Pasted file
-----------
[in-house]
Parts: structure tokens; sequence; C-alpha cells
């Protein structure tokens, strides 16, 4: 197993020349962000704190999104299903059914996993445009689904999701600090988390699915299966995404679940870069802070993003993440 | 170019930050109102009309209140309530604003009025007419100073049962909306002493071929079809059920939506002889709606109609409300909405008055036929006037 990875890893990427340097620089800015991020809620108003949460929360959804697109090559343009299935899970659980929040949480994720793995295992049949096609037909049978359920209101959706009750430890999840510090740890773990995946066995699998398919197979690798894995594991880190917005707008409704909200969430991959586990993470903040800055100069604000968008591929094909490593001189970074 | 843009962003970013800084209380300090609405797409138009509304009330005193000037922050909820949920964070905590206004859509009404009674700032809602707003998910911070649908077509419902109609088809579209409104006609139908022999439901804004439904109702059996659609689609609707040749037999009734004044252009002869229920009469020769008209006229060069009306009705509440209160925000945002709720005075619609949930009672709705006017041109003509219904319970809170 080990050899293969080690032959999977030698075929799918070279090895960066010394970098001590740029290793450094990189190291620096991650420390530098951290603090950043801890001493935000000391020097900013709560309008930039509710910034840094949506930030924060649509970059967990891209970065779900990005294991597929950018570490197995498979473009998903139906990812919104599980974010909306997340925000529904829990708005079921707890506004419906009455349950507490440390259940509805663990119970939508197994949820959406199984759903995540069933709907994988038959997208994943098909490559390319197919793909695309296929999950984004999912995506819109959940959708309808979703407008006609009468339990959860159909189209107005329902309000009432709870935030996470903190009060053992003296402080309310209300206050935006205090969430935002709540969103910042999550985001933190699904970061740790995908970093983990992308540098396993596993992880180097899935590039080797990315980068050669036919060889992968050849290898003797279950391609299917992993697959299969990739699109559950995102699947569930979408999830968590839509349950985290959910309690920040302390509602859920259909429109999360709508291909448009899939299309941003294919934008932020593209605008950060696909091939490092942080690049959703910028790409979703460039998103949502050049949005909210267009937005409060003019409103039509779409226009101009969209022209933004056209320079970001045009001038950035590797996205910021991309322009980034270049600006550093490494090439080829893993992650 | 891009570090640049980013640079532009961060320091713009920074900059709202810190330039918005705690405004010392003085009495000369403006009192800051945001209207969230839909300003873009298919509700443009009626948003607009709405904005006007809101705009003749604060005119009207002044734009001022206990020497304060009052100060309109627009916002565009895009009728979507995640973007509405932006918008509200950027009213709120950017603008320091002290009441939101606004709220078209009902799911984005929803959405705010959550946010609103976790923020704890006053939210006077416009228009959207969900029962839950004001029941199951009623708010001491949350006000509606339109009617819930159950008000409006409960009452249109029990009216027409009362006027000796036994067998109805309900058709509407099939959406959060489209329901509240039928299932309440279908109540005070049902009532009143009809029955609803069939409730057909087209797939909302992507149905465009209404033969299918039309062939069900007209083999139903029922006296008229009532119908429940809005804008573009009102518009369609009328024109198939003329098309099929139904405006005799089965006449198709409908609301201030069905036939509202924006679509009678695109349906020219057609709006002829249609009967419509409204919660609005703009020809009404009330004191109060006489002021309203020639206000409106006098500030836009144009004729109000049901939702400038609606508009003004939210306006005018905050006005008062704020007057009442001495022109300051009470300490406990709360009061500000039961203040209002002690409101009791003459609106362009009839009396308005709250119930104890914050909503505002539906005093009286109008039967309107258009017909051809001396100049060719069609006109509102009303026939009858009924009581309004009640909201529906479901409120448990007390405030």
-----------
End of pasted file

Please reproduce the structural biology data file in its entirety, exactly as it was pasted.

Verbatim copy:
[in-house]
Parts: structure tokens; sequence; C-alpha cells
């Protein structure tokens, strides 16, 4: 197993020349962000704190999104299903059914996993445009689904999701600090988390699915299966995404679940870069802070993003993440 | 170019930050109102009309209140309530604003009025007419100073049962909306002493071929079809059920939506002889709606109609409300909405008055036929006037 990875890893990427340097620089800015991020809620108003949460929360959804697109090559343009299935899970659980929040949480994720793995295992049949096609037909049978359920209101959706009750430890999840510090740890773990995946066995699998398919197979690798894995594991880190917005707008409704909200969430991959586990993470903040800055100069604000968008591929094909490593001189970074 | 843009962003970013800084209380300090609405797409138009509304009330005193000037922050909820949920964070905590206004859509009404009674700032809602707003998910911070649908077509419902109609088809579209409104006609139908022999439901804004439904109702059996659609689609609707040749037999009734004044252009002869229920009469020769008209006229060069009306009705509440209160925000945002709720005075619609949930009672709705006017041109003509219904319970809170 080990050899293969080690032959999977030698075929799918070279090895960066010394970098001590740029290793450094990189190291620096991650420390530098951290603090950043801890001493935000000391020097900013709560309008930039509710910034840094949506930030924060649509970059967990891209970065779900990005294991597929950018570490197995498979473009998903139906990812919104599980974010909306997340925000529904829990708005079921707890506004419906009455349950507490440390259940509805663990119970939508197994949820959406199984759903995540069933709907994988038959997208994943098909490559390319197919793909695309296929999950984004999912995506819109959940959708309808979703407008006609009468339990959860159909189209107005329902309000009432709870935030996470903190009060053992003296402080309310209300206050935006205090969430935002709540969103910042999550985001933190699904970061740790995908970093983990992308540098396993596993992880180097899935590039080797990315980068050669036919060889992968050849290898003797279950391609299917992993697959299969990739699109559950995102699947569930979408999830968590839509349950985290959910309690920040302390509602859920259909429109999360709508291909448009899939299309941003294919934008932020593209605008950060696909091939490092942080690049959703910028790409979703460039998103949502050049949005909210267009937005409060003019409103039509779409226009101009969209022209933004056209320079970001045009001038950035590797996205910021991309322009980034270049600006550093490494090439080829893993992650 | 891009570090640049980013640079532009961060320091713009920074900059709202810190330039918005705690405004010392003085009495000369403006009192800051945001209207969230839909300003873009298919509700443009009626948003607009709405904005006007809101705009003749604060005119009207002044734009001022206990020497304060009052100060309109627009916002565009895009009728979507995640973007509405932006918008509200950027009213709120950017603008320091002290009441939101606004709220078209009902799911984005929803959405705010959550946010609103976790923020704890006053939210006077416009228009959207969900029962839950004001029941199951009623708010001491949350006000509606339109009617819930159950008000409006409960009452249109029990009216027409009362006027000796036994067998109805309900058709509407099939959406959060489209329901509240039928299932309440279908109540005070049902009532009143009809029955609803069939409730057909087209797939909302992507149905465009209404033969299918039309062939069900007209083999139903029922006296008229009532119908429940809005804008573009009102518009369609009328024109198939003329098309099929139904405006005799089965006449198709409908609301201030069905036939509202924006679509009678695109349906020219057609709006002829249609009967419509409204919660609005703009020809009404009330004191109060006489002021309203020639206000409106006098500030836009144009004729109000049901939702400038609606508009003004939210306006005018905050006005008062704020007057009442001495022109300051009470300490406990709360009061500000039961203040209002002690409101009791003459609106362009009839009396308005709250119930104890914050909503505002539906005093009286109008039967309107258009017909051809001396100049060719069609006109509102009303026939009858009924009581309004009640909201529906479901409120448990007390405030």